NCERT Solutions for Class 7 Civics Chapter 3 – How the State Government Works (Social Science), contains solutions to various questions in Exercise for Chapter 3.At the end of the Solutions, all the keywords and Notes which are important to understand Chapter 3 How the State Government Works Class 7 Civics, have been explained in a simple and easy to understand manner. We are providing NCERT Solutions for Class 7 all subjects which can be accessed by clicking here.
NCERT Solutions for Class 7 Civics Chapter 3 – How the State Government Works– Solutions to Question 1 to Question 4
NCERT Solutions for Class 7 Civics Chapter 3 – How the State Government Works– Solutions to Question 4 and Question 5-Definition of Keywords-Constituency, Majority, Opposition, Press Conference and Legislative assembly.
NCERT Solutions for Class 7 Civics Chapter 3 – How the State Government Works Exercises includes – Questions/Answers which helps you to understand the topic covered in How the State Government Works Class 7 Civics (Social Science), in a better manner to help you to score good marks in your examinations.
NCERT Solutions for Class 7 Civics Chapter 3 – How the State Government Works – NCERT Exercises
Use the terms ‘constituency’ and ‘represent’ to explain who an MLA is and how is the person elected?
Members of Legislative Assembly (MLA’s) are elected by the people through general elections to represent their interests. Every state in India is divided into smaller areas for electoral purposes known as constituencies on the basis of population. From each constituency people elect one representative who then becomes an MLA or Member of the Legislative Assembly. MLAs from different constituencies may belong to different parties or can be independent candidates representing their districts or areas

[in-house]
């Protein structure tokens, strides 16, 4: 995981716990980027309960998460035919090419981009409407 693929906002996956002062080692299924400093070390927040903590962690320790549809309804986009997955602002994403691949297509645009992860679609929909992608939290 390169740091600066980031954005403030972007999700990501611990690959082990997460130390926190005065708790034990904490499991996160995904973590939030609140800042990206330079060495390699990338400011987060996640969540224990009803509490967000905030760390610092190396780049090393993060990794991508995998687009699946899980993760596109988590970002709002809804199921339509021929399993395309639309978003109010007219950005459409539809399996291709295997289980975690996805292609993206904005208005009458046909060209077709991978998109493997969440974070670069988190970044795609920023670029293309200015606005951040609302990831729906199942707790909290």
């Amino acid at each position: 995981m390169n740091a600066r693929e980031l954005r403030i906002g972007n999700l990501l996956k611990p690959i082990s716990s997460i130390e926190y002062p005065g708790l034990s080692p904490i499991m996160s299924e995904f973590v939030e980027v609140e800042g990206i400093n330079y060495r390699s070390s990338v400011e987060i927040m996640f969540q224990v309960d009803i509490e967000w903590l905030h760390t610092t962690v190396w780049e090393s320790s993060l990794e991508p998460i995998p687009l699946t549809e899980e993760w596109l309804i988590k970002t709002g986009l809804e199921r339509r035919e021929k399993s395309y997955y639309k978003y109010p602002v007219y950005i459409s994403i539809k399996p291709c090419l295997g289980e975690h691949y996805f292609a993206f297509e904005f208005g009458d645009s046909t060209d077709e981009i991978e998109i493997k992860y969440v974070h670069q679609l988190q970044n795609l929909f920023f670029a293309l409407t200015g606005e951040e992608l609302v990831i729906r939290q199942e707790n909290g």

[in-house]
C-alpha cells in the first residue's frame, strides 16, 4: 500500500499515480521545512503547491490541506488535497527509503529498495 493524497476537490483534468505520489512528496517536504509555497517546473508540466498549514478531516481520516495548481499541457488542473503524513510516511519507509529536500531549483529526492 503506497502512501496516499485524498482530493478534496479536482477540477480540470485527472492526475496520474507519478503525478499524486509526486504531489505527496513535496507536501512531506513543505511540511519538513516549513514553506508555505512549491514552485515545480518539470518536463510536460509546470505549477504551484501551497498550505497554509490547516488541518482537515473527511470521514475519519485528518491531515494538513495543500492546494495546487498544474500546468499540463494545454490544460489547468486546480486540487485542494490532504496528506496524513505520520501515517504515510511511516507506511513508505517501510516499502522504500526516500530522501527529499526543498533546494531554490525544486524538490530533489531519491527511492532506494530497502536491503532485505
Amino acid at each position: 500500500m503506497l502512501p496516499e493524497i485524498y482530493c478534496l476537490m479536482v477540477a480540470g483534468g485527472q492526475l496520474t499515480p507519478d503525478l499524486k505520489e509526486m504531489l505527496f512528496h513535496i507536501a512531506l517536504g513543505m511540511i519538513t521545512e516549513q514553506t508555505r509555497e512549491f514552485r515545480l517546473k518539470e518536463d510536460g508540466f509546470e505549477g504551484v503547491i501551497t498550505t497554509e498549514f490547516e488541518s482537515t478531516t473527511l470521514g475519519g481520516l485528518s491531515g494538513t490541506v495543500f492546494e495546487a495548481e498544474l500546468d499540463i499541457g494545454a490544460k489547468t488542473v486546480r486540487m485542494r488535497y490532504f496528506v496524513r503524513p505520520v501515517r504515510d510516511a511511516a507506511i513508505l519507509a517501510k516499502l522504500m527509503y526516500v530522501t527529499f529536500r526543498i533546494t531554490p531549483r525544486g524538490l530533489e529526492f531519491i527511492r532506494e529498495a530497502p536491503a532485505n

How did some MLAs become Ministers? Explain.
The political party that having the most number of MLAs in the Legislative Assembly becomes the ruling party and forms the government. The MLAs belonging to the ruling party elect their leader who becomes the chief minister of the state. The Governor formally appoints the chief minister. The latter then selects other people as ministers. They are given the responsibility of running specific departments or ministries of the government. For e.g. we have the Minister of Education, Minister of Health etc.
Why should decisions taken by the Chief Ministers and other ministers be debated in the Legislative Assembly?
The Legislative Assembly consists of all the members that are elected by the people to represent their concerns. It is a place where all MLAs, whether from the ruling party or from the opposition come together to discuss various issues. While the chief minister and other ministers take decisions, they cannot do so unilaterally. It is important to get all decisions approved by the Assembly, as the representatives of constituencies best know the needs and demands of their people. Their contributions and constructive criticisms help make programs more effective.
What was the problem in Patalpuram? What discussions/actions were taken by the following? Fill in the table.
What is the difference between the work that MLAs do in the Assembly and the work done by government departments?
All the MLAs in the legislative assembly together form the legislature and are responsible for the work of different government departments and ministries, i.e. the executive. MLAs authorize and supervise the various activities of these departments, discuss the work being done and keep the government on its toes by regular questioning and debating. They are also involved in the lawmaking process, while the government implements the policies and laws. The ministries are accountable to the MLAs because they are the people’s representatives and have the main authority.
Topics Covered in How the State Government Works Chapter 3 Civics (Social Science)
- Who is an MLA?
- A debate in the Legislative Assembly
- Working of the government
- A wallpaper project
Important Terms Relevant for NCERT Solutions for Class 7 Civics Chapter 3 – How the State Government Works :
Constituency: Small geographic units created for electoral purposes. Its voters elect a representative to the legislative body.
Majority: A majority is when more than half of the total number in a group support a particular idea or decision.
Opposition: All other representatives who are not a part of the ruling/majority party. They play an active role in criticizing and questioning the government if need be.
Press Conference: A gathering of journalists, organised to make an announcement or answer questions so that the same can be conveyed to the larger public.
Legislative Assembly: It is the lower house of the state government consisting of directly elected members.